Congress, meanwhile, is ready to cut cut cut, with the big debate between the Republican-controlled House and the Democrat-controlled Senate being in how deeply to slash. The House in particular wants to target working poor people. And while there's something tempting about cutting off some of the taxpayer subsidies for Walmart's low wages, the big problem here is that if you take away the government assistance people rely on to survive without making their employers pay enough for them to live on, they suffer. That may not be any particular concern to Republicans, but children going hungry is the sort of thing that, in the end, voters don't really like to see happening.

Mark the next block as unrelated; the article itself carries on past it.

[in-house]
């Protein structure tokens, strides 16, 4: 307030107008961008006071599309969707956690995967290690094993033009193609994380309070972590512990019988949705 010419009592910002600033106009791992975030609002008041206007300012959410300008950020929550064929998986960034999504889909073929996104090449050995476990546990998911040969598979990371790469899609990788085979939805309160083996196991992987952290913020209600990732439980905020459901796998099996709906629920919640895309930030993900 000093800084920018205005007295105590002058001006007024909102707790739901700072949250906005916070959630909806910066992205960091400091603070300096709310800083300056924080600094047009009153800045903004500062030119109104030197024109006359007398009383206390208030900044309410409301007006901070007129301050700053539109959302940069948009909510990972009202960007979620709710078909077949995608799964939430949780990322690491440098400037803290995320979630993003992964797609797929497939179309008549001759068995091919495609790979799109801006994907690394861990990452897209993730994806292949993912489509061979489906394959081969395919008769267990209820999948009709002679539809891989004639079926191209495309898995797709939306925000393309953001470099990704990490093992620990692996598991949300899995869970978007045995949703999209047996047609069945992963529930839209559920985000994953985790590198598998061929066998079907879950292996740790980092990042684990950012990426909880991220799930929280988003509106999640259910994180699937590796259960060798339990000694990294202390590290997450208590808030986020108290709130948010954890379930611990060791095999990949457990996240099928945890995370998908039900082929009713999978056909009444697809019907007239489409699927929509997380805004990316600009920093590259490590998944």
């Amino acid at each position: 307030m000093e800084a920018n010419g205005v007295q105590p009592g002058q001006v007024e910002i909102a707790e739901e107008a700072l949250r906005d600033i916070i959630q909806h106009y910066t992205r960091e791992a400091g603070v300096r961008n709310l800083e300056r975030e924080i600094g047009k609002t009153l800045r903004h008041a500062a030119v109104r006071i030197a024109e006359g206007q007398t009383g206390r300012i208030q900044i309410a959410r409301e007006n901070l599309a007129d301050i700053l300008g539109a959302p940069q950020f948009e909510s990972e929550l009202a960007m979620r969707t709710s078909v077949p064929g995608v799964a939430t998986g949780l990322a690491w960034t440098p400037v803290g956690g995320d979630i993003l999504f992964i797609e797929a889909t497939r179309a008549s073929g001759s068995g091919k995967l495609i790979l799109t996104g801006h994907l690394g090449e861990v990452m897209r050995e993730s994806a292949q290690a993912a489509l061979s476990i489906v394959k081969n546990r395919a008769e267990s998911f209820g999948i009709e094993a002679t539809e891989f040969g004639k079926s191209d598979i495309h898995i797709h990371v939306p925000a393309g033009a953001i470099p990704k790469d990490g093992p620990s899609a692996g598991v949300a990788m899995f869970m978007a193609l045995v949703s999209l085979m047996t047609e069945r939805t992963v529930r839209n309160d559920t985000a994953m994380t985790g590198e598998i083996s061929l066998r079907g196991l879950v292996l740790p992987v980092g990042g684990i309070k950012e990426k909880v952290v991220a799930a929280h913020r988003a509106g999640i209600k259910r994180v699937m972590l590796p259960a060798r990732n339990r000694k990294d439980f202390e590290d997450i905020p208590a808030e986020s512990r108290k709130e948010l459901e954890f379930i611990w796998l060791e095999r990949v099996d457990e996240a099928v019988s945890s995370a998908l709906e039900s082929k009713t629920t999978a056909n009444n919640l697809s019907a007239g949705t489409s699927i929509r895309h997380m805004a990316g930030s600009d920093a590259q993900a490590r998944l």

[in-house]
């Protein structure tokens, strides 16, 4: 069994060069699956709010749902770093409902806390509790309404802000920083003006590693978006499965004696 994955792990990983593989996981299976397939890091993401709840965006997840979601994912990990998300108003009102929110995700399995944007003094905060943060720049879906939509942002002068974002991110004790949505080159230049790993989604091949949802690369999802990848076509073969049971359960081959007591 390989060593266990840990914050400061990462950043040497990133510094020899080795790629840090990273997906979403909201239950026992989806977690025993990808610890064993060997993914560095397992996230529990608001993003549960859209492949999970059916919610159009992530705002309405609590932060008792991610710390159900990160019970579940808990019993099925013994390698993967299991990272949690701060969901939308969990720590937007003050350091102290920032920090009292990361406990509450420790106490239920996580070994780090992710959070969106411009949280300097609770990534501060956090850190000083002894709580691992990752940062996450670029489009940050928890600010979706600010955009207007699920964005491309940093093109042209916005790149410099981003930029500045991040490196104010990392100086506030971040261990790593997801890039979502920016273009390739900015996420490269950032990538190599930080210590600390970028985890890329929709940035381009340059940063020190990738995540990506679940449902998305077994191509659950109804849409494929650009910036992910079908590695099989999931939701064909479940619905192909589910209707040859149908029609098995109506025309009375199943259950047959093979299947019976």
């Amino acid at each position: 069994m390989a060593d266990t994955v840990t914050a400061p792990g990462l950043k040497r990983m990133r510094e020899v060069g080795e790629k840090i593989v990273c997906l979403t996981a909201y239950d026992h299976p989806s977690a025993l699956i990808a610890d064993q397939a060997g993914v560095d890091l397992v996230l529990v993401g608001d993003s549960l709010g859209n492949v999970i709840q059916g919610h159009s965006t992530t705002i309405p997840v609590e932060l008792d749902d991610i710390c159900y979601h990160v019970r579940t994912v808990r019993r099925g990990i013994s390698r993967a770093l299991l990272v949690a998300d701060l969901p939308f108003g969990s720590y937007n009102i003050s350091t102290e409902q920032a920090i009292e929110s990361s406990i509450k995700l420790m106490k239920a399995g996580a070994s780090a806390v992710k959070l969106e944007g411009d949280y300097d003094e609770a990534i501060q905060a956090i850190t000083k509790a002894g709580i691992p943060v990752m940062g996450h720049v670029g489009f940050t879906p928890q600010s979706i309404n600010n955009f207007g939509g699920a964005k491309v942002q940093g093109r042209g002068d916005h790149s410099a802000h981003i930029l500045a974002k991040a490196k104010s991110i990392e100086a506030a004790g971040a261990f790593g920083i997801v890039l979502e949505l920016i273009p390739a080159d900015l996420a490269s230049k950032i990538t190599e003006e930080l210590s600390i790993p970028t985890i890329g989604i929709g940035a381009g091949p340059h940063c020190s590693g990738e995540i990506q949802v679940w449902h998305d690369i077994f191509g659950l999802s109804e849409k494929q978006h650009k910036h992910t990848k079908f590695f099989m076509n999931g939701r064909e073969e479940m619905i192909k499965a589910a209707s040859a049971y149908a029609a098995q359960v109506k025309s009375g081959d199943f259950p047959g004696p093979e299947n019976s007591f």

The way Republicans win support for cuts to food aid is by focusing on the total amounts being spent on the program, which is large. But people trying to decide if they support nutritional assistance need to realize we're talking here about school lunches and people who work but are paid a poverty wage. More people may want to keep food stamp funding the same or increase it, but 40 percent support for cuts is still too damn high.